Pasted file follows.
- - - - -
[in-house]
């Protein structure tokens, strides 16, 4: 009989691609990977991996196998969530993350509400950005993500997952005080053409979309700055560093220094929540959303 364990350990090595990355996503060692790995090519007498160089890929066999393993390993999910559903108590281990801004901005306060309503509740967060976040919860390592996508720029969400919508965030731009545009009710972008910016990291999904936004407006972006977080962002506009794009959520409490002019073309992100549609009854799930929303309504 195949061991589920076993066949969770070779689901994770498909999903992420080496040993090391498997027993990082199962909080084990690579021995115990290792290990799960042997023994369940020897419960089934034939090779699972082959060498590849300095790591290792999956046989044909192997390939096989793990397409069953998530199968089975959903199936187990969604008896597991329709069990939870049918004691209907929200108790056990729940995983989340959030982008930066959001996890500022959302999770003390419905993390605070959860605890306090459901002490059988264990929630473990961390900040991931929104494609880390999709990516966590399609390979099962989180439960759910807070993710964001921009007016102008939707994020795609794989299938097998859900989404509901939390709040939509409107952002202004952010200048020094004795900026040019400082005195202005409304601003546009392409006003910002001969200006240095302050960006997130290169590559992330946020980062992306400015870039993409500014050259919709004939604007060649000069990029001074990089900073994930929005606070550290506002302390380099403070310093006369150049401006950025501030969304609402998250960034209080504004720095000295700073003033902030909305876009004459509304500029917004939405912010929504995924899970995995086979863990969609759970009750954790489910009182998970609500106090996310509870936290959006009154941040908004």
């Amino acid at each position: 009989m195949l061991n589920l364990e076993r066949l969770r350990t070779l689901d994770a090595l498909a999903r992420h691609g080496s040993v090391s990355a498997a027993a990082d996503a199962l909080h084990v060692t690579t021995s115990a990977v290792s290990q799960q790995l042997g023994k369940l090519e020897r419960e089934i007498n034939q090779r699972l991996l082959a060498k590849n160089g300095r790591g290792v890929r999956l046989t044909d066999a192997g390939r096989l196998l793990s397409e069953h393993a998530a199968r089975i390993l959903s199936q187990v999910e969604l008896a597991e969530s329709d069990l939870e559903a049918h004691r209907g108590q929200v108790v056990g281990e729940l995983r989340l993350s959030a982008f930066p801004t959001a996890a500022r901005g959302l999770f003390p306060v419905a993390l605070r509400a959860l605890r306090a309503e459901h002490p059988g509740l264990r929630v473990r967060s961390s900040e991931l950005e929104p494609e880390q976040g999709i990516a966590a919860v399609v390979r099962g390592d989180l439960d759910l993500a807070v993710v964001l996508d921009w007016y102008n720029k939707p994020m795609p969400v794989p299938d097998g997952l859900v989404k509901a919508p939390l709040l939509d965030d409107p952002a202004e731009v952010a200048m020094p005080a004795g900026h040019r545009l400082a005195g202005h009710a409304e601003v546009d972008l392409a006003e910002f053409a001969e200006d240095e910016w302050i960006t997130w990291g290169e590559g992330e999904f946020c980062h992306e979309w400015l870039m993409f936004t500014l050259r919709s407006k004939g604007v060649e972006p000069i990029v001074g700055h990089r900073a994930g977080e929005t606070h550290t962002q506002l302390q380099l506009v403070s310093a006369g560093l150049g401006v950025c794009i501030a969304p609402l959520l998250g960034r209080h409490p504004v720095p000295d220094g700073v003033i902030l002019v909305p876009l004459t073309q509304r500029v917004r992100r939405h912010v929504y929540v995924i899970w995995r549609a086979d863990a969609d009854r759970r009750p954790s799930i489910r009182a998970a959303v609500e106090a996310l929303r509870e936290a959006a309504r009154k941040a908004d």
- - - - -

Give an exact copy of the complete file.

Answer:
[in-house]
């Protein structure tokens, strides 16, 4: 009989691609990977991996196998969530993350509400950005993500997952005080053409979309700055560093220094929540959303 364990350990090595990355996503060692790995090519007498160089890929066999393993390993999910559903108590281990801004901005306060309503509740967060976040919860390592996508720029969400919508965030731009545009009710972008910016990291999904936004407006972006977080962002506009794009959520409490002019073309992100549609009854799930929303309504 195949061991589920076993066949969770070779689901994770498909999903992420080496040993090391498997027993990082199962909080084990690579021995115990290792290990799960042997023994369940020897419960089934034939090779699972082959060498590849300095790591290792999956046989044909192997390939096989793990397409069953998530199968089975959903199936187990969604008896597991329709069990939870049918004691209907929200108790056990729940995983989340959030982008930066959001996890500022959302999770003390419905993390605070959860605890306090459901002490059988264990929630473990961390900040991931929104494609880390999709990516966590399609390979099962989180439960759910807070993710964001921009007016102008939707994020795609794989299938097998859900989404509901939390709040939509409107952002202004952010200048020094004795900026040019400082005195202005409304601003546009392409006003910002001969200006240095302050960006997130290169590559992330946020980062992306400015870039993409500014050259919709004939604007060649000069990029001074990089900073994930929005606070550290506002302390380099403070310093006369150049401006950025501030969304609402998250960034209080504004720095000295700073003033902030909305876009004459509304500029917004939405912010929504995924899970995995086979863990969609759970009750954790489910009182998970609500106090996310509870936290959006009154941040908004």
């Amino acid at each position: 009989m195949l061991n589920l364990e076993r066949l969770r350990t070779l689901d994770a090595l498909a999903r992420h691609g080496s040993v090391s990355a498997a027993a990082d996503a199962l909080h084990v060692t690579t021995s115990a990977v290792s290990q799960q790995l042997g023994k369940l090519e020897r419960e089934i007498n034939q090779r699972l991996l082959a060498k590849n160089g300095r790591g290792v890929r999956l046989t044909d066999a192997g390939r096989l196998l793990s397409e069953h393993a998530a199968r089975i390993l959903s199936q187990v999910e969604l008896a597991e969530s329709d069990l939870e559903a049918h004691r209907g108590q929200v108790v056990g281990e729940l995983r989340l993350s959030a982008f930066p801004t959001a996890a500022r901005g959302l999770f003390p306060v419905a993390l605070r509400a959860l605890r306090a309503e459901h002490p059988g509740l264990r929630v473990r967060s961390s900040e991931l950005e929104p494609e880390q976040g999709i990516a966590a919860v399609v390979r099962g390592d989180l439960d759910l993500a807070v993710v964001l996508d921009w007016y102008n720029k939707p994020m795609p969400v794989p299938d097998g997952l859900v989404k509901a919508p939390l709040l939509d965030d409107p952002a202004e731009v952010a200048m020094p005080a004795g900026h040019r545009l400082a005195g202005h009710a409304e601003v546009d972008l392409a006003e910002f053409a001969e200006d240095e910016w302050i960006t997130w990291g290169e590559g992330e999904f946020c980062h992306e979309w400015l870039m993409f936004t500014l050259r919709s407006k004939g604007v060649e972006p000069i990029v001074g700055h990089r900073a994930g977080e929005t606070h550290t962002q506002l302390q380099l506009v403070s310093a006369g560093l150049g401006v950025c794009i501030a969304p609402l959520l998250g960034r209080h409490p504004v720095p000295d220094g700073v003033i902030l002019v909305p876009l004459t073309q509304r500029v917004r992100r939405h912010v929504y929540v995924i899970w995995r549609a086979d863990a969609d009854r759970r009750p954790s799930i489910r009182a998970a959303v609500e106090a996310l929303r509870e936290a959006a309504r009154k941040a908004d």